Twitter Chat Offers Insight on Participating in Health Research
Did you know that you can help others by participating in research? Health-focused research affects every aspect of our lives, from the medications we take to the health of our environment. Researchers are working hard to identify new treatments and strategies to improve the health of our communities, but research needs healthy volunteers and volunteers with medical conditions in order to succeed. Participating in research is a safe, easy way for you to give back to your community and give hope for the future while learning more about your own health.
Find out how you can participate in research during the University of Kentucky's next #AskACat Twitter chat, beginning 2 p.m. Tuesday, Sept. 16, at @universityofky. UK researchers will answer general questions about participating in research. They will also answer questions about ResearchMatch, a registry that pairs volunteers with researchers looking for participants, and UK's new Research Registry and Specimen Bank, or the "biobank."
UK patients are being invited to help researchers by allowing leftover blood and tissue from their normal medical procedures to put into the biobank. For example, when a patient undergoes a blood draw or tissue biopsy, the blood or tissue that isn’t used for testing is normally thrown away. In the new biobank project, however, patients will be given a consent form to allow any “leftover” blood or tissue from their regular medical procedures to be stored in the biobank for research purposes. No additional procedures will be performed or extra blood or tissues collected whatsoever. Participation is voluntary, and to protect patient privacy, all identifying information (such as name, address and social security numbers) will be removed from the samples and corresponding medical records.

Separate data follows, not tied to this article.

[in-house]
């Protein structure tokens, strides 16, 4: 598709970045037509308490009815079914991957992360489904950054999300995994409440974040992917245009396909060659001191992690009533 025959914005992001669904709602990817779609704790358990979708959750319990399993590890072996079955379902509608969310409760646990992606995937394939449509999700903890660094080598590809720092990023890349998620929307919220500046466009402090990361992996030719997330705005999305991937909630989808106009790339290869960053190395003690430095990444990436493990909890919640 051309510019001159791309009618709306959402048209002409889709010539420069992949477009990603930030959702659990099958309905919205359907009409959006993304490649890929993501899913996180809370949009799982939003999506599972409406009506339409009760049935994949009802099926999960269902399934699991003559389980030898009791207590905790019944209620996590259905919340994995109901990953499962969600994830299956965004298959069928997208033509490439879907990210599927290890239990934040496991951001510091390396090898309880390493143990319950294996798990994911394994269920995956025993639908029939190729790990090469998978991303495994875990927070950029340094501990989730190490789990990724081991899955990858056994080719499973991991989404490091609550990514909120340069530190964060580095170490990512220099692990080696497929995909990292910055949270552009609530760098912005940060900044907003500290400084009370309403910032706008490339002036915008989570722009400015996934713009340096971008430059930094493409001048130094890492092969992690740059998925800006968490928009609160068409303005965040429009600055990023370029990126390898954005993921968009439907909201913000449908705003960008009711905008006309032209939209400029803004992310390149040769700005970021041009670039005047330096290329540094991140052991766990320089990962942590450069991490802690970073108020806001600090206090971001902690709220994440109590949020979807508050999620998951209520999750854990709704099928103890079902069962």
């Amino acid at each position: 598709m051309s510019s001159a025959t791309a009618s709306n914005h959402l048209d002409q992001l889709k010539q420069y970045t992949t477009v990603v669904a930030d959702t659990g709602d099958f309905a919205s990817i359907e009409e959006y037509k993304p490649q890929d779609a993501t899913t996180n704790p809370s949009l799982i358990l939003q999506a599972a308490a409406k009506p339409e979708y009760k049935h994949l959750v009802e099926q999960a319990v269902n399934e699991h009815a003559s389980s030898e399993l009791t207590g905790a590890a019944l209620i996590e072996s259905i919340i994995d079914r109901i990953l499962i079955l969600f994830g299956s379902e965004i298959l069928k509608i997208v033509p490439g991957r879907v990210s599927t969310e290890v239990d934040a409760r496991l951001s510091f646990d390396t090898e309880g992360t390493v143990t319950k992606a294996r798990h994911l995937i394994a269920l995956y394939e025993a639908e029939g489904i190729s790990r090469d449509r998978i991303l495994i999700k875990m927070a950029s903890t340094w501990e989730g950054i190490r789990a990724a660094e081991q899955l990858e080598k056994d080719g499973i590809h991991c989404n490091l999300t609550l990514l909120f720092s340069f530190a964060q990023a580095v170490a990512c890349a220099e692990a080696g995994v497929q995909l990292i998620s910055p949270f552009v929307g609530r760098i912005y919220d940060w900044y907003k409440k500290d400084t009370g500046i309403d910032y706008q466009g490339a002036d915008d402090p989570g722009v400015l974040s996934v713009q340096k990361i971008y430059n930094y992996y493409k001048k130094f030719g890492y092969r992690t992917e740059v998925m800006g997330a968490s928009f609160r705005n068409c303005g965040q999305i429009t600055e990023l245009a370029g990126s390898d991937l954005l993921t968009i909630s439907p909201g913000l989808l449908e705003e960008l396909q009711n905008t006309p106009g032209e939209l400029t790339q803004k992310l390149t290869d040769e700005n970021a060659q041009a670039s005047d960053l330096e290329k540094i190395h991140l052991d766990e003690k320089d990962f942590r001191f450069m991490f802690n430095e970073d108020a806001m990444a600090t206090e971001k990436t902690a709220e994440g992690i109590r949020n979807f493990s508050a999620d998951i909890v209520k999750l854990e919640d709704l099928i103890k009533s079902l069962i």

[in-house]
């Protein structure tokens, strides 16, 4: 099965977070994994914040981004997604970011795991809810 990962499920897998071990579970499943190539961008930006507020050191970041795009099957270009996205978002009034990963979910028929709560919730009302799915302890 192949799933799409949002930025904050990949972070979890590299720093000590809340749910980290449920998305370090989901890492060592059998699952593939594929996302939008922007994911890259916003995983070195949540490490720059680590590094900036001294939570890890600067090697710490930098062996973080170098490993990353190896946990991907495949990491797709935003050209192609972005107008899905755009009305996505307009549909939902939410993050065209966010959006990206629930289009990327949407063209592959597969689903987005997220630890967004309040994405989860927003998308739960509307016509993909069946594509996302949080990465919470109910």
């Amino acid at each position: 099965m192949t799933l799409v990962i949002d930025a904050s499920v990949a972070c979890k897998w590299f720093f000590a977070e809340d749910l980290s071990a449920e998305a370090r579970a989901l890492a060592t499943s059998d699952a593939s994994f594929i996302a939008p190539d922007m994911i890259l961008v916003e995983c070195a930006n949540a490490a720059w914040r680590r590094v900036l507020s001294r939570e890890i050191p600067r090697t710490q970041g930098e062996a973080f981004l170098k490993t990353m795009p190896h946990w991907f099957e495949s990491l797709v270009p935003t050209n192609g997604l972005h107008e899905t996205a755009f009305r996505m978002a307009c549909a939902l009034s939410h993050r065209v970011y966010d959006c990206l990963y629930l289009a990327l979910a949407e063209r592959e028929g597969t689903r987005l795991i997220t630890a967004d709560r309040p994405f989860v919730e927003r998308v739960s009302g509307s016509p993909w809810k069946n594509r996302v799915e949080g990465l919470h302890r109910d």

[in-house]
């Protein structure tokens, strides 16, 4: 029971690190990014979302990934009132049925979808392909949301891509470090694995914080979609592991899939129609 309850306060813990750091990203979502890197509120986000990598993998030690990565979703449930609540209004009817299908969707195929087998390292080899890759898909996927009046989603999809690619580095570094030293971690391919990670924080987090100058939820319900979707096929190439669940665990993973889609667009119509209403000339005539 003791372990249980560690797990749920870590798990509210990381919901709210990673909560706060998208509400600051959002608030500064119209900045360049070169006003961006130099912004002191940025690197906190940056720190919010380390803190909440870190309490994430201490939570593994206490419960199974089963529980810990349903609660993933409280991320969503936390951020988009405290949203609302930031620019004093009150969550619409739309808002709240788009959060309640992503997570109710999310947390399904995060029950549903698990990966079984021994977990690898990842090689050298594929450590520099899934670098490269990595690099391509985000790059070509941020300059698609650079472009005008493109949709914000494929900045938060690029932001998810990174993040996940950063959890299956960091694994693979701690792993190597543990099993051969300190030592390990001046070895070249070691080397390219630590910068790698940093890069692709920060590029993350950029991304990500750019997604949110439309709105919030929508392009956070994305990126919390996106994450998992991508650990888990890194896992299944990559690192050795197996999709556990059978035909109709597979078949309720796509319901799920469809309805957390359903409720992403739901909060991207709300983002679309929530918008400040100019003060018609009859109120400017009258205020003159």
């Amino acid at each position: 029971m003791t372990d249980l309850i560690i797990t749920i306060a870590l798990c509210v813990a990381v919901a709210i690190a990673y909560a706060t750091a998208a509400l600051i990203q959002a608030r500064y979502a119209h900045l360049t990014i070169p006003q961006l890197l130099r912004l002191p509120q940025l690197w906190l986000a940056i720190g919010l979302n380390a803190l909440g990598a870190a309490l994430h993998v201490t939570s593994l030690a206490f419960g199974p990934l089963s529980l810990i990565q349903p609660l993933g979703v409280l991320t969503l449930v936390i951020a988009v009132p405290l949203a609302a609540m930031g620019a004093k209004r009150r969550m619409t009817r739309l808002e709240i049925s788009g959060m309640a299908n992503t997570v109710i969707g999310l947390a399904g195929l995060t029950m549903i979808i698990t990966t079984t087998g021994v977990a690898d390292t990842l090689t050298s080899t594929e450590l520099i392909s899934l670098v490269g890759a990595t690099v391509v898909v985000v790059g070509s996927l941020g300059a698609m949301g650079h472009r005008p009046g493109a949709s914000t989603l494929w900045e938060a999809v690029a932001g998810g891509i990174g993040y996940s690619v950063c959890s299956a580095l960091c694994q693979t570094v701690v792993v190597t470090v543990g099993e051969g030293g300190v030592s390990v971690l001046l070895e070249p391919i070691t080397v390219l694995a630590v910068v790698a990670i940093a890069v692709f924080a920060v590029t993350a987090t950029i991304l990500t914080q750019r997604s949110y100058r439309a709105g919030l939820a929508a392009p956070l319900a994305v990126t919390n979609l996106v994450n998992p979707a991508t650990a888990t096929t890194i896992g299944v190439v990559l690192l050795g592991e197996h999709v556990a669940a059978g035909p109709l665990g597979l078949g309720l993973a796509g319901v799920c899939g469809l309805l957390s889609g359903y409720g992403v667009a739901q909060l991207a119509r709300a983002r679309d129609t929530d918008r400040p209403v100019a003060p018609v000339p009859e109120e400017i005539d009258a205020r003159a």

Four UK experts will respond to questions during the chat:
· Belinda Smith, education specialist at the Office of Research Integrity;
· Ada Sue Selwitz, director of the Office of Research Integrity;
· Dr. Susanne Arnold, associate professor in medical oncology and radiation medicine and associate director for clinical translation at the Markey Cancer Center; and
· Dr. Phil Kern, director of the Center for Clinical and Translational Science and the Barnstable Brown Diabetes and Obesity Center.
Join the conversation or follow the chat at the university's official account @universityofky, or use the hashtag #AskACat for questions and responses from the Twitter chat.
Individuals interested in asking questions about participation in health care research, ResearchMatch, or the biobank can send their questions to twitter.com/universityofky through 3 p.m. Sept. 16, or to the UK Facebook page prior to 2 p.m., Sept. 16. Responses to questions will be shared with the university's Twitter followers and those following the hashtag #AskACat.
UK will present its next #AskACat Twitter chat Oct. 21.
MEDIA CONTACT: Whitney Hale or Elizabeth Adams, 859-257-1754